Of all the world’s rail journeys those of the Rocky Mountaineer which operate mainly between Vancouver and Calgary are among the worlds’ most famous. Canada also has a number of other interesting railways too, one of which is the services operated by the White Pass and Yukon Route Railway, a narrow gauge service in Canada’s north.
The railway was built in 1898 during the Klondike gold rush. A brilliant engineering feat, the White Pass and Yukon Route Railway climbs almost 3000 feet (915 metres) in just 20 miles 32 kilometres) and features steep grades of up to 3.9%, cliff-hanging turns of 16 degrees, two tunnels and numerous bridges and trestles. In fact, the steel cantilever bridge was the tallest of its kind in the world when it was constructed in 1901.
These the railway runs passenger services, most of which service the busy cruise port of Skagway with routes that are designed to fit in with cruise line itineraries. One of these tours is the White Pass Summit Excursion which is a 3 to 3.5 hour, forty mile round trip. The train climbs from tidewater at Skagway to the summit of the White Pass – a 2,865 foot elevation. Along the way you pass Bridal Veil Falls, Inspiration Point and Dead Horse Gulch. Enjoy a breathtaking panorama of mountains, glaciers, gorges, waterfalls, tunnels, trestles and historic sites. The fully narrated tour passes through two tunnels, over sky-high trestles and cascading waterfalls.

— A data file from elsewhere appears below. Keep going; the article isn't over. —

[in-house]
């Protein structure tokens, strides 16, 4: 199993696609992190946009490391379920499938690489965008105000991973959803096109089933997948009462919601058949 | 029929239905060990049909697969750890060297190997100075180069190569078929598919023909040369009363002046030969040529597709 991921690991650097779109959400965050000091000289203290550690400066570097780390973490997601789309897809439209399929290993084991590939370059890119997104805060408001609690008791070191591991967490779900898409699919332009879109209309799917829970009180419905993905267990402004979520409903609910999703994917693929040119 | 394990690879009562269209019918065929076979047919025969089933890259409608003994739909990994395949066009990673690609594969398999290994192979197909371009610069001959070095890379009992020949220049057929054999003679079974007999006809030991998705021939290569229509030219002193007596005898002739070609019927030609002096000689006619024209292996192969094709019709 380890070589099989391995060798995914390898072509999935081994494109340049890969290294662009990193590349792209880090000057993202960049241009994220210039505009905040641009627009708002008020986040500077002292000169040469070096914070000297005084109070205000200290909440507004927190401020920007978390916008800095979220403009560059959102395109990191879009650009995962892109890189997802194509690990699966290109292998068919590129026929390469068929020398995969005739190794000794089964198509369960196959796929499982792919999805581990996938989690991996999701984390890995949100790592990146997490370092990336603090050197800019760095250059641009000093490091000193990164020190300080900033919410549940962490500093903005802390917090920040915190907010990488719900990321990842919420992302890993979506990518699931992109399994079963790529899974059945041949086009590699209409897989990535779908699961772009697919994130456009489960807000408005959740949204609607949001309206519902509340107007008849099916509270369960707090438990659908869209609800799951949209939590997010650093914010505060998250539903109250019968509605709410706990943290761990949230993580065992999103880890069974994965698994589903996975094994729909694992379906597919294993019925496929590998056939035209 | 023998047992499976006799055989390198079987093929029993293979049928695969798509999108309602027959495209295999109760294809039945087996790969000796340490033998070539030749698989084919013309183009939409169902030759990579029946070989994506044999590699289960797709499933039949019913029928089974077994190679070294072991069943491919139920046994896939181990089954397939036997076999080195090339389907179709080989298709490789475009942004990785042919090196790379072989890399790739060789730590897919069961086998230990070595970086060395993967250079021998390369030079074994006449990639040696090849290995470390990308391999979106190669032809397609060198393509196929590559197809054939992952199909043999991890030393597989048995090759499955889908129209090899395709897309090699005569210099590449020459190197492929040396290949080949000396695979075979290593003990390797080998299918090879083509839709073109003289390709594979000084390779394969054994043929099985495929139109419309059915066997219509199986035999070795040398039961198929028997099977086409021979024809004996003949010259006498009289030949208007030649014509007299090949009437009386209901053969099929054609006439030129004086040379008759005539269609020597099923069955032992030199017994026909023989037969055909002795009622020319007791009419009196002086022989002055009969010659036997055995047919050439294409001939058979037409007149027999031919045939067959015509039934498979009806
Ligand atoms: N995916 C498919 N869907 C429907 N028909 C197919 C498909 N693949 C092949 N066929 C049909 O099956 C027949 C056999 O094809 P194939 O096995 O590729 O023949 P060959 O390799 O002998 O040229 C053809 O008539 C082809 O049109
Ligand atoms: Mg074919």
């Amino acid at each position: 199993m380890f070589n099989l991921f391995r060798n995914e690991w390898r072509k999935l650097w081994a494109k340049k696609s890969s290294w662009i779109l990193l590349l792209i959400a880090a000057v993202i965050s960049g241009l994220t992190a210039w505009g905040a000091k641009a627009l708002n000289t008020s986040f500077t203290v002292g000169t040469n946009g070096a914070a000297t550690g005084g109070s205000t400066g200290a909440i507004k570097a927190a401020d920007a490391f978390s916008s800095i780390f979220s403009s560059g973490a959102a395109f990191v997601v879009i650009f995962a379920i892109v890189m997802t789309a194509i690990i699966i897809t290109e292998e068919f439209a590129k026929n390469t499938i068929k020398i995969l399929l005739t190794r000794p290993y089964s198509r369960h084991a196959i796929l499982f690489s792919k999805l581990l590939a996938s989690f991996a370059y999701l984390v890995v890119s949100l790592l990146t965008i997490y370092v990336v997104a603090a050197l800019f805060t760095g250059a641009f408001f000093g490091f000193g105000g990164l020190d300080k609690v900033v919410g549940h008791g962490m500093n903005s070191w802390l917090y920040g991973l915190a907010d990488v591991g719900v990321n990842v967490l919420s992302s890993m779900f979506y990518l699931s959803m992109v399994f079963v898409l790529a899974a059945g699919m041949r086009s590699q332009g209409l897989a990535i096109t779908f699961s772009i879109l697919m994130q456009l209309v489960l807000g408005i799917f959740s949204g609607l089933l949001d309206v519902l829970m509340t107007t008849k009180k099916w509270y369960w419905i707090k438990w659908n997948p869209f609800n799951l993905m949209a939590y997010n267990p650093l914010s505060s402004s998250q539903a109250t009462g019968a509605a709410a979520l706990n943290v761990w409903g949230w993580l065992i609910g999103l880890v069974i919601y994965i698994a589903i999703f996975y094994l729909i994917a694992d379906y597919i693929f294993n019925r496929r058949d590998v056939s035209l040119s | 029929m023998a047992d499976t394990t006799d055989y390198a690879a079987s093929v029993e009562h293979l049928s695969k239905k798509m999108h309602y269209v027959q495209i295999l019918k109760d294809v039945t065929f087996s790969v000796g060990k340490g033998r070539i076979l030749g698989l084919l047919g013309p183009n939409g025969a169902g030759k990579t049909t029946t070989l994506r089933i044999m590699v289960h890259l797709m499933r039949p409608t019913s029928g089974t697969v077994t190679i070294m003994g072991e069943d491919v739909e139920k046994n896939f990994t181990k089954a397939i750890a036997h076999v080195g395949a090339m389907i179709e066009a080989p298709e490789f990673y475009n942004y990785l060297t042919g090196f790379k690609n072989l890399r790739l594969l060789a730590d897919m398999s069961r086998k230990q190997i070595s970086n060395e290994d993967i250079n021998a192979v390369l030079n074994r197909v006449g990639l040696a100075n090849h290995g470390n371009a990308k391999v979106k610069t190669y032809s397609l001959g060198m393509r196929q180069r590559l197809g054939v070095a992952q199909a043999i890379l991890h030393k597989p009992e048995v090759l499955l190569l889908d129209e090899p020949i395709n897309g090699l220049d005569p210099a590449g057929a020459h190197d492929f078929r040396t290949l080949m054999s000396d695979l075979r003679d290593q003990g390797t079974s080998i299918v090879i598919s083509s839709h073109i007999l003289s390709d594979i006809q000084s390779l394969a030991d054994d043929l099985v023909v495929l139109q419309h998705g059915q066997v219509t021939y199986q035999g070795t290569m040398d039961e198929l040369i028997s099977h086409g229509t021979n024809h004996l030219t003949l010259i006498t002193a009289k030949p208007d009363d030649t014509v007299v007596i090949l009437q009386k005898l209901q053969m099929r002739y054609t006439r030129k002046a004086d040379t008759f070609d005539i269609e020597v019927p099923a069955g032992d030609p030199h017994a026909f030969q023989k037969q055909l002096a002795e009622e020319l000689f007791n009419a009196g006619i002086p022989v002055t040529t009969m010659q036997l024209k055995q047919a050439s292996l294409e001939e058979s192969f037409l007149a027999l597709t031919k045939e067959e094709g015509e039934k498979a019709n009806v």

A longer trip is the Bennett Scenic Journey which traverses a route of 67.5 miles by train between Skagway and Carcross in the Yukon Territory. Travel one way by train and return by coach to Skagway, or vice versa, along the Klondike Highway, this journey includes photo stops at Emerald Lake and a lunch stop at restored 1910 Bennett Station House. There are normally only two ways to access Bennett, British Columbia, via the White Pass train or by hiking the Chilkoot Trail.
Most of the trains are nowadays hauled by diesel locomotives, but the railway does also run some steam-hauled trips as well. Using either Engine No. 73 or No. 69, the sight and sound of the loco slowly working its way up the steep gradients illustrates just how spectacular the line really is, and provides a timely reminder as to why steam locos are so humanlike when they are tasked to work very hard.